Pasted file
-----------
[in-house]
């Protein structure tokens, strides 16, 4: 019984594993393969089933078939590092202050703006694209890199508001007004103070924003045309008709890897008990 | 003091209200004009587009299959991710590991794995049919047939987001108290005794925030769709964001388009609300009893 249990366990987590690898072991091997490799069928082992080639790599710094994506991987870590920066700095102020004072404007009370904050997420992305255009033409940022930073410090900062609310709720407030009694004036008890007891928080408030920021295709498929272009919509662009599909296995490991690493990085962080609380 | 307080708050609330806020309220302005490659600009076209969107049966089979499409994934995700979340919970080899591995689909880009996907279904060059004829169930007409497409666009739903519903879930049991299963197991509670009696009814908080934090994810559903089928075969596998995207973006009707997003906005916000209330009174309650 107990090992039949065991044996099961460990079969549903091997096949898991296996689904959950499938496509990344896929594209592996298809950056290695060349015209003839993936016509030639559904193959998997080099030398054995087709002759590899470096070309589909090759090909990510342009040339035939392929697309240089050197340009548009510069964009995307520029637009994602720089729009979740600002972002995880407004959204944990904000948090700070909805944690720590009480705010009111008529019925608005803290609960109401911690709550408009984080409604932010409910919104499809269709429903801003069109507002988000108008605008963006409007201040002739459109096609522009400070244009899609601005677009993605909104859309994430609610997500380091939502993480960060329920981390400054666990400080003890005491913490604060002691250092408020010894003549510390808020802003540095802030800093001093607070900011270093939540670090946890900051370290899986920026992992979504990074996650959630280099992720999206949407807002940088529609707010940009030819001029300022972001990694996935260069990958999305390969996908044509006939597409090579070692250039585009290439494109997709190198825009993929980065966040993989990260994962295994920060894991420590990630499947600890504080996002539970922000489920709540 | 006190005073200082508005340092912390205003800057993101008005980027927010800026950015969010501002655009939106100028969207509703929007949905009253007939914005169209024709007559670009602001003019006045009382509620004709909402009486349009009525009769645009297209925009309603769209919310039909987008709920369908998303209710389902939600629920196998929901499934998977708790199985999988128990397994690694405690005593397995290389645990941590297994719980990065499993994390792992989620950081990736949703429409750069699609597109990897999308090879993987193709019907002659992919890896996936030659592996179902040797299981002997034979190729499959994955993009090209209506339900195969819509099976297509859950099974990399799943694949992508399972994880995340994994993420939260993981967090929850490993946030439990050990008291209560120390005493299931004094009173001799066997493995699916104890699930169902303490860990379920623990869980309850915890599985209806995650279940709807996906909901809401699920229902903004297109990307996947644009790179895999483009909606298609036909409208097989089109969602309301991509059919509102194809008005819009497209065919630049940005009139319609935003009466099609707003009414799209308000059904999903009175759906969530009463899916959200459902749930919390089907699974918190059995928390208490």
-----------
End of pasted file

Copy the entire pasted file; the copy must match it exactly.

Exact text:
[in-house]
């Protein structure tokens, strides 16, 4: 019984594993393969089933078939590092202050703006694209890199508001007004103070924003045309008709890897008990 | 003091209200004009587009299959991710590991794995049919047939987001108290005794925030769709964001388009609300009893 249990366990987590690898072991091997490799069928082992080639790599710094994506991987870590920066700095102020004072404007009370904050997420992305255009033409940022930073410090900062609310709720407030009694004036008890007891928080408030920021295709498929272009919509662009599909296995490991690493990085962080609380 | 307080708050609330806020309220302005490659600009076209969107049966089979499409994934995700979340919970080899591995689909880009996907279904060059004829169930007409497409666009739903519903879930049991299963197991509670009696009814908080934090994810559903089928075969596998995207973006009707997003906005916000209330009174309650 107990090992039949065991044996099961460990079969549903091997096949898991296996689904959950499938496509990344896929594209592996298809950056290695060349015209003839993936016509030639559904193959998997080099030398054995087709002759590899470096070309589909090759090909990510342009040339035939392929697309240089050197340009548009510069964009995307520029637009994602720089729009979740600002972002995880407004959204944990904000948090700070909805944690720590009480705010009111008529019925608005803290609960109401911690709550408009984080409604932010409910919104499809269709429903801003069109507002988000108008605008963006409007201040002739459109096609522009400070244009899609601005677009993605909104859309994430609610997500380091939502993480960060329920981390400054666990400080003890005491913490604060002691250092408020010894003549510390808020802003540095802030800093001093607070900011270093939540670090946890900051370290899986920026992992979504990074996650959630280099992720999206949407807002940088529609707010940009030819001029300022972001990694996935260069990958999305390969996908044509006939597409090579070692250039585009290439494109997709190198825009993929980065966040993989990260994962295994920060894991420590990630499947600890504080996002539970922000489920709540 | 006190005073200082508005340092912390205003800057993101008005980027927010800026950015969010501002655009939106100028969207509703929007949905009253007939914005169209024709007559670009602001003019006045009382509620004709909402009486349009009525009769645009297209925009309603769209919310039909987008709920369908998303209710389902939600629920196998929901499934998977708790199985999988128990397994690694405690005593397995290389645990941590297994719980990065499993994390792992989620950081990736949703429409750069699609597109990897999308090879993987193709019907002659992919890896996936030659592996179902040797299981002997034979190729499959994955993009090209209506339900195969819509099976297509859950099974990399799943694949992508399972994880995340994994993420939260993981967090929850490993946030439990050990008291209560120390005493299931004094009173001799066997493995699916104890699930169902303490860990379920623990869980309850915890599985209806995650279940709807996906909901809401699920229902903004297109990307996947644009790179895999483009909606298609036909409208097989089109969602309301991509059919509102194809008005819009497209065919630049940005009139319609935003009466099609707003009414799209308000059904999903009175759906969530009463899916959200459902749930919390089907699974918190059995928390208490």